irreverent, thought-provoking analysis of the industry.
Rwandan Widows Earn Livelihood with American
$99,000 USAID grant provides livelihood for
women in Rwanda.
by The Fiber and Craft Entrepreneurial Development Center (July
(Note: Live 8 concerts were held around the world this
past weekend to highlight the African continent's incredible
suffering. CLN is delighted -- and proud -- that one
industry-related company is actually doing something about the
When "Rwanda" is mentioned in the U.S., images of
genocide and deep sadness come to mind. But when
"knitting" is mentioned in Rwanda, the only images are
those of smiles, laughter, and women working together.
"This is the Rwanda I know – seeing the biggest
smile imaginable from a new knitter after finishing her first scarf,
knowing she will be now able to feed her children using her newly
acquired skills," says Cari Clement, founder of FACED, the
Fiber and Craft Entrepreneurial Development Center.
After a year of grant writing, Clement’s dream of helping women
through knitting has finally borne fruit. The United States Agency
for International Development (USAID) and Rwandans and Americans in
Partnership, a Rwanda-based non-governmental agency, are pleased to
announce the signing of a $99,000 grant to benefit Rwanda Knits, a
program developed by Clement in 2003. With this grant, 13 new, and
ultimately self-sustaining, knitting cooperatives will be
established throughout Rwanda – each group receiving 40 knitting
machines, accessories, yarn and training. Some of the cooperatives
will also receive training in and equipment for finishing knitted
goods for export. This training will include embellishing
(embroidery, crochet, etc.), labeling, inspecting, packing, and
preparation of export documents.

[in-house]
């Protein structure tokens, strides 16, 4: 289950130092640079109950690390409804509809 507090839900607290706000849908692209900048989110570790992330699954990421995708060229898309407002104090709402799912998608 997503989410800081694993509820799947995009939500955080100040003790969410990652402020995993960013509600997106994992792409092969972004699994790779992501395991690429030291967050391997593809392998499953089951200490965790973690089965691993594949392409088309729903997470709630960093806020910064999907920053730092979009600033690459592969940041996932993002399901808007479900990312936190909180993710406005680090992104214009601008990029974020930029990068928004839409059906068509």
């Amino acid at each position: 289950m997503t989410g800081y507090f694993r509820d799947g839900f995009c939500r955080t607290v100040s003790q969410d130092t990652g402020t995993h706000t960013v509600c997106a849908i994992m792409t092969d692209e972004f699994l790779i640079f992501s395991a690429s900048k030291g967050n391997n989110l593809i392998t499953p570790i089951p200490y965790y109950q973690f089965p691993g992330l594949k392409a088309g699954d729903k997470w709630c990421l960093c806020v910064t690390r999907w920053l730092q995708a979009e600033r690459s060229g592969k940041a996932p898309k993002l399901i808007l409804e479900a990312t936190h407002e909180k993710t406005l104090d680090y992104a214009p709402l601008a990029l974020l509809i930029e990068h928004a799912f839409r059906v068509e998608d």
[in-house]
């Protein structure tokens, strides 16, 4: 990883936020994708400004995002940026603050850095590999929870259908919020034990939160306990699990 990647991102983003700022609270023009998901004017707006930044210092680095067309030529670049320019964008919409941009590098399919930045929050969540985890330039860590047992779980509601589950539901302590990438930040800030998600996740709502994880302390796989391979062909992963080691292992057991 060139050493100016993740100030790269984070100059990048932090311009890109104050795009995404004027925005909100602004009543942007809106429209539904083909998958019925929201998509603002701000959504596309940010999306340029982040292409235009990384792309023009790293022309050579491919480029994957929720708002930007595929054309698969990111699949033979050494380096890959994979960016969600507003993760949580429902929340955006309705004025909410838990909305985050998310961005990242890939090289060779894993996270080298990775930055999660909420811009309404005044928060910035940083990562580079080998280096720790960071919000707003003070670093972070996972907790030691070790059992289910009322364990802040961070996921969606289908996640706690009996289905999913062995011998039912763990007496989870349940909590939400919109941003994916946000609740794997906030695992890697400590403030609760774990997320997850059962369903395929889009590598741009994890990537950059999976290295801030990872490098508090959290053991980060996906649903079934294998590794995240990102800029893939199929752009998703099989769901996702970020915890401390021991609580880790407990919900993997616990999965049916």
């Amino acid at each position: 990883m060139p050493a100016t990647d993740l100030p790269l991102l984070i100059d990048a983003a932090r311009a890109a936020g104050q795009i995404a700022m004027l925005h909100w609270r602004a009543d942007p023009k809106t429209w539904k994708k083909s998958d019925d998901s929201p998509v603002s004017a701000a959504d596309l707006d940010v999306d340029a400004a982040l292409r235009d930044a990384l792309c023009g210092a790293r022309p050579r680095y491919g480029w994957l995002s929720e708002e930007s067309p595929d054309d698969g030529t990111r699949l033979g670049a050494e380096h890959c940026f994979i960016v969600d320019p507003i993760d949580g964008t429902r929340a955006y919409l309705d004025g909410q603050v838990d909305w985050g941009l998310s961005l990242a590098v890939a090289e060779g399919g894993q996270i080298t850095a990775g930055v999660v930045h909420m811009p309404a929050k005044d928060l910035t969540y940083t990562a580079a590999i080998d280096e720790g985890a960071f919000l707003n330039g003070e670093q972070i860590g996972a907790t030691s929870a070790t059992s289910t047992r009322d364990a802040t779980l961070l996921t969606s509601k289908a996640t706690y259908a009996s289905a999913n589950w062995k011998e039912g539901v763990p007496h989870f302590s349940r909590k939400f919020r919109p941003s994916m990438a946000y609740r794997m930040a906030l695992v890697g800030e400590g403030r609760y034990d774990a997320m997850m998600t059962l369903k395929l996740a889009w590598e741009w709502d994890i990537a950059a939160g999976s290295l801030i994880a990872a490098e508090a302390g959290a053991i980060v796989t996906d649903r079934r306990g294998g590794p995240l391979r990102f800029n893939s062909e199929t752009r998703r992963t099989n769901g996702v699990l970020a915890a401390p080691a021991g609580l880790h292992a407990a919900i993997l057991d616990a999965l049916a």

From the initial donation in 2003 of 90 hand-operated, U.S.-made
knitting machines and hands-on training for both refugees in Rwanda
and Rwandan women widowed by the 1994 genocide and AIDS, a culture
of knitting has been slowly developing in this small but extremely
poor country in sub-Saharan Africa.
What started out as a one-time donation to USA for UNHCR (United
Nations High Commissioner for Refugees), to benefit refugee women
living in Rwanda, changed after donor Cari Clement saw and
experienced the passion with which the new knitters took to the
machines and to knitting in general. Not only were the women fast
learners, but they were extremely persevering, determined to learn
everything they could. Within a few short months they were producing
sweaters, baby items, and blankets and selling them in the local
The obvious potential for so many women in Rwanda to earn a
living above the less-than-a-dollar-per day levels was too great for
Clement not to continue with the project. She felt there must be a
way to get more machines sent there, so, after much
grant-researching and the support of Vermont Senator Patrick Leahy’s
office, Clement focused on getting a grant from USAID to benefit
rural women in Rwanda.
Clement and her U.S.-based non-profit entity, the Fiber and Craft
Entrepreneurial Development Center (part of the Centers for Social
Responsibility, a 501c3 organization) will provide the financial
underpinnings of initial support. Other affiliated companies and
organizations, including Caron International, EDImports, and the
Business Council for Peace, will contribute to the program with yarn
donations, business expertise, market expansion, export projects,
business plan development, and more to help in generating the
additional $60,000 in cash and in-kind matching funds required by
the USAID grant.
In January, 2002, Clement sold her company, Bond America, to
Caron International, where she now serves as Director of Fashion and
Design. "I would like to thank everyone at Caron International
and National Spinning for their support in this project. They have
not only donated machines and yarn, but have allowed me to continue
with this project in my work at Caron.
"As an entrepreneur, designer, store owner and magazine
publisher in the creative industries, I have always known that
making beautiful things lifts the spirit and offers hope,"
notes Clement. "In Rwanda, I really saw it happen."
(Note: For more info, call Cari Clement at 802-229-9991, email firstname.lastname@example.org,
or visit www.fiberandcraft.org.
To read previous Business-Wise columns, click on the titles in the
right-hand column. To comment on this or any industry issue, email CLN
(Note: Another company, Signature Plus, is doing a similar
project, organizing village women in Zimbabwe to create handmade
paper products. The company will be exhibiting at the CHA summer
show for the first time -- booth 6505. The website is www.naturallypaper.com.)